• USCB is inexpensive for both in-state and out-of-state students!  (see "10 reasons to skip the expensive colleges")

  • Our professors are friendly, dynamic, and are engaged in exciting research projects in which undergraduates are encouraged to get involved!

  • Our award-winning professors have interdisciplinary expertise spanning a diverse array of science and engineering fields.

  • Our program director, Dr. Yiming Ji, was selected as one of the 2010 “Rising Stars” among the faculty throughout the University of South Carolina system.

  • We are establishing a number of unique interdisciplinary collaborations, such as with Hospitality Management, Coastal Ecology, and Studio Art, which you typically won’t find at other schools that have undergraduate programs in CSci. We also are engaged in collaborations with biology and bioengineering faculty across the state of South Carolina.

  • We are actively pursuing partnerships with regional and national companies and other organizations to offer internship and scholarship opportunities for our students!

  • USCB has a number of clubs and organizations in which to get involved and make lifelong friendships with your fellow students -- we are even planning to start a new student chapter of the Association Computing Machinery (ACM), the leading professional organization in the computing field!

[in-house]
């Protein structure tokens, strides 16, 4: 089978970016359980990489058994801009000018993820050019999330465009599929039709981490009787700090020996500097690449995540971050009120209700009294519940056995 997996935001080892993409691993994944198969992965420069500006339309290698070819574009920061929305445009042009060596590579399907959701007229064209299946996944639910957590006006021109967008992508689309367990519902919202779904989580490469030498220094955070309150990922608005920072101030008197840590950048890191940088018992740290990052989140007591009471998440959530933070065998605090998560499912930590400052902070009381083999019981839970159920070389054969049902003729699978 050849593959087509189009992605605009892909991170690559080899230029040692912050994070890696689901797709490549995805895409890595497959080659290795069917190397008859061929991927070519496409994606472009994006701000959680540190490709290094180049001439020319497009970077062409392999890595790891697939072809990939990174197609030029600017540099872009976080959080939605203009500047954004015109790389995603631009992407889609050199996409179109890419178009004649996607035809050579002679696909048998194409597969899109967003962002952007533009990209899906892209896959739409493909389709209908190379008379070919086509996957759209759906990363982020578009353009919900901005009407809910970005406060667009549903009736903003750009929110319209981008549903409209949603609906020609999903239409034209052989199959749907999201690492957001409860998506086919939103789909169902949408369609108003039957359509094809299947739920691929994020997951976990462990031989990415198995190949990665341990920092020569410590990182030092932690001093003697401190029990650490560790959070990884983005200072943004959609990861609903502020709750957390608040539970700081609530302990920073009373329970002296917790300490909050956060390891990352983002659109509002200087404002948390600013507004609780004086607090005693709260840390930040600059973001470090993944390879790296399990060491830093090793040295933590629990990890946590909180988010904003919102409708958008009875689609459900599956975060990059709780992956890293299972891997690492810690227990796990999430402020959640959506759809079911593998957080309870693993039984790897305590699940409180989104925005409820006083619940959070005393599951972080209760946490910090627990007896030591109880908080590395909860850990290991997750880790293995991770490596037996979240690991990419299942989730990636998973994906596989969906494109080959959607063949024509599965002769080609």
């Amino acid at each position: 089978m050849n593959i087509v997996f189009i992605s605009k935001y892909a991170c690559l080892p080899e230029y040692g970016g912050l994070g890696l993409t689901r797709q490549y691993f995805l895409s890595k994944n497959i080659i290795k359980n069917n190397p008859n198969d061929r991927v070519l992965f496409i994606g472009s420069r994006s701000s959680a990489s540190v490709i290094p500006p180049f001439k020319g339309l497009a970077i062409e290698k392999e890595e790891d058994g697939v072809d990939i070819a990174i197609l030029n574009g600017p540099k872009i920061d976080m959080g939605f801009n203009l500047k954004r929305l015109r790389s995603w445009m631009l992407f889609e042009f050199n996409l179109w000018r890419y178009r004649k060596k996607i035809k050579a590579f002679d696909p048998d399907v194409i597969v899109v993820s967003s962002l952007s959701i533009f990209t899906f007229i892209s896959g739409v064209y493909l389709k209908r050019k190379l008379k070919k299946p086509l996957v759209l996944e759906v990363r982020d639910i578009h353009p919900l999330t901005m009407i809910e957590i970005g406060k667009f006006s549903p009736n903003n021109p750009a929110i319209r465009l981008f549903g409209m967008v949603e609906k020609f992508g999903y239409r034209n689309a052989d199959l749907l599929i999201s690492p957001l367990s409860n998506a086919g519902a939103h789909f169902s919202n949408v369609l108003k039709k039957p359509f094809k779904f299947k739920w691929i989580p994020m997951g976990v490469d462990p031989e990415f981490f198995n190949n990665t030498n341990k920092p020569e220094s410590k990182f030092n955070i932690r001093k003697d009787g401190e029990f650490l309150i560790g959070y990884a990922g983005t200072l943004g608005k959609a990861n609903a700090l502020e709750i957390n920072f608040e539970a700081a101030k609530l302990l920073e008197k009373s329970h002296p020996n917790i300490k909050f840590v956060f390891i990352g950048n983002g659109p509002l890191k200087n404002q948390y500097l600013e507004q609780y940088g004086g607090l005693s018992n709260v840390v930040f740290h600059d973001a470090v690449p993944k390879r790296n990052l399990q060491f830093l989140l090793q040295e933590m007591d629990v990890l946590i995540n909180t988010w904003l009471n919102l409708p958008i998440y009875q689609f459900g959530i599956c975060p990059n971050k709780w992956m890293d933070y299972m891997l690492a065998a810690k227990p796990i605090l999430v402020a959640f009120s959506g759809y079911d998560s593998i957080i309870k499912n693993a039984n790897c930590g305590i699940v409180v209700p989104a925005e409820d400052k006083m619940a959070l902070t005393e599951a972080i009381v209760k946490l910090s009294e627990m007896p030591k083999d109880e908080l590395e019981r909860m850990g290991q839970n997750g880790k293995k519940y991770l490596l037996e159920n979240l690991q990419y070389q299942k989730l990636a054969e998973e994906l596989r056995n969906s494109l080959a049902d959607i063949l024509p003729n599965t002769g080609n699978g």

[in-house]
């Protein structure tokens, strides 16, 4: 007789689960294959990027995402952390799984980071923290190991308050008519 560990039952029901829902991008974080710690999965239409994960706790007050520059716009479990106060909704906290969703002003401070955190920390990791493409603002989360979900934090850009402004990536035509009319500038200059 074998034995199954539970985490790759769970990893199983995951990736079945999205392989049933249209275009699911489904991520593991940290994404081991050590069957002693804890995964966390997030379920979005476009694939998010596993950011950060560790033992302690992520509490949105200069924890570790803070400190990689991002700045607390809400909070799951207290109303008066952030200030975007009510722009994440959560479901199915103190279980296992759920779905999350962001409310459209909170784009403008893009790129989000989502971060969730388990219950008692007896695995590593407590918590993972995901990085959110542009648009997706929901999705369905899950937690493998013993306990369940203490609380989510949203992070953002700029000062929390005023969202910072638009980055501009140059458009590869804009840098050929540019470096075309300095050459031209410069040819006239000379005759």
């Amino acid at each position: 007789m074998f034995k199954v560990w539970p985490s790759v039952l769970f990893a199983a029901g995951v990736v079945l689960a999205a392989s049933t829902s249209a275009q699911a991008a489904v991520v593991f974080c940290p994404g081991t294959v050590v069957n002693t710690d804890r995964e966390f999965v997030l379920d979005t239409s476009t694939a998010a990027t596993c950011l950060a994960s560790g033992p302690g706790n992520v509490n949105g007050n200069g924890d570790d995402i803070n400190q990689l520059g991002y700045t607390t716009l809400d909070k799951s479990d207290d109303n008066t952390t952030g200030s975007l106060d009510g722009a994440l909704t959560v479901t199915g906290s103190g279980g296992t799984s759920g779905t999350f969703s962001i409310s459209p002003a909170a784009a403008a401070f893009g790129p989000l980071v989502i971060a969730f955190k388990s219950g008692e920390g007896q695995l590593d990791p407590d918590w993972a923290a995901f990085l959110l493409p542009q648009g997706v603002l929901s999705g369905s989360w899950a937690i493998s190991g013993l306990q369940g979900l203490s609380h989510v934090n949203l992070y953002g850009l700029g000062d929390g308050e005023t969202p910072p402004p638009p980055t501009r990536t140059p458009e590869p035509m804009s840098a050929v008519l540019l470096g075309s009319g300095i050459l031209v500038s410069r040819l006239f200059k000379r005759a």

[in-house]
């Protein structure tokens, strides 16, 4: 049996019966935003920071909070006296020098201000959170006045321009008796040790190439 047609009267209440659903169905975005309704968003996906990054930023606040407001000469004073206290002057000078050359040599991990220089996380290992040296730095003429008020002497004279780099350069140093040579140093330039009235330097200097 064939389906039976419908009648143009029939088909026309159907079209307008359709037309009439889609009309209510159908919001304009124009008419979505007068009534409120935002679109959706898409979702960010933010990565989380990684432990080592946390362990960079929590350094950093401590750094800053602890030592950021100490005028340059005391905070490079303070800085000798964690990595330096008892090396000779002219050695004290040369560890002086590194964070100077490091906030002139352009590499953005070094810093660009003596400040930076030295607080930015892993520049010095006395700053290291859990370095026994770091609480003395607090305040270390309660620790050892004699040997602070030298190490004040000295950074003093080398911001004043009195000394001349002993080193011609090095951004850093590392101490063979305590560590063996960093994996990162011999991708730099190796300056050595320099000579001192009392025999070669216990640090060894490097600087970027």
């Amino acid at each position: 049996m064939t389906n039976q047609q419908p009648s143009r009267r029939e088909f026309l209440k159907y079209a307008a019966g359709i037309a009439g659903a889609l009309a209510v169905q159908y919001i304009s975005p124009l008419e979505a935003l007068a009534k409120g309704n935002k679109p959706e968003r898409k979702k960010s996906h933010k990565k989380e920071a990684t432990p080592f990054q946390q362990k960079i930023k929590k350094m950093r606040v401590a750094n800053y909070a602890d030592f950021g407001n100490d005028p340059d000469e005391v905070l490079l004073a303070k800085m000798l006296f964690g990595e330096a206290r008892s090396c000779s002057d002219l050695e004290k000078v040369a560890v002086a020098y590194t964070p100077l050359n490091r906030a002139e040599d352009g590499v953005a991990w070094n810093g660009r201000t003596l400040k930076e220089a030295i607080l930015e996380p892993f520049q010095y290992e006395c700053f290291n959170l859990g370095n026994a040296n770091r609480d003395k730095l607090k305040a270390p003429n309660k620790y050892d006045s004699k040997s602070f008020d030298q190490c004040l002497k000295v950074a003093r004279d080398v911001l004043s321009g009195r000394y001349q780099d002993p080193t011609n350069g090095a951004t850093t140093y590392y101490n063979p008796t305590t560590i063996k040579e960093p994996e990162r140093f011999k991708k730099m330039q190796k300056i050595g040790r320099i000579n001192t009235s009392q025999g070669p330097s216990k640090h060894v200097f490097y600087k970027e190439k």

• Our on-campus housing offers some of the finest facilities and amenities available to undergraduates at any college, including apartment-style living with your own private room!

  • The use of our on-campus fitness center, complete with cardiovascular equipment, weight training, and fitness classes, is free for students!

  • The beaches and waterways of the South Carolina sea islands, including Hilton Head Island, are just minutes away!

  • A multitude of cultural opportunities abound in nearby Savannah, Georgia -- just 25 miles away from the USCB Hilton Head Gateway campus!

 


 

3. What are the different specialization areas in CSci@USCB?

Students will have the opportunity to apply their skills in CSci to other disciplines via program concentrations and minors. For example, we are presently developing a concentration in Computational Biology that will involve additional coursework in chemistry and biology as well as specialized elective courses in computational biology and bioinformatics. For students who wish to apply their skills to business and finance, USCB offers a minor in Business Administration. Please visit Degree Requirements for details, and if you have questions in the meantime, you may contact the program director, Dr. Yiming Ji, at yimingji@uscb.edu.

 


 

4. What career options can I pursue with a CSci degree from USCB?

The CSci curriculum is rigorous and highly challenging, and it’s not for everyone. While we will do everything we can to help you learn the skills you need to succeed, you should nonetheless expect to devote considerable time and effort to do the work that’s required of you. It may sound intimidating at first, but if you can successfully complete the program, then you can expect to have a number of highly rewarding job opportunities to choose from!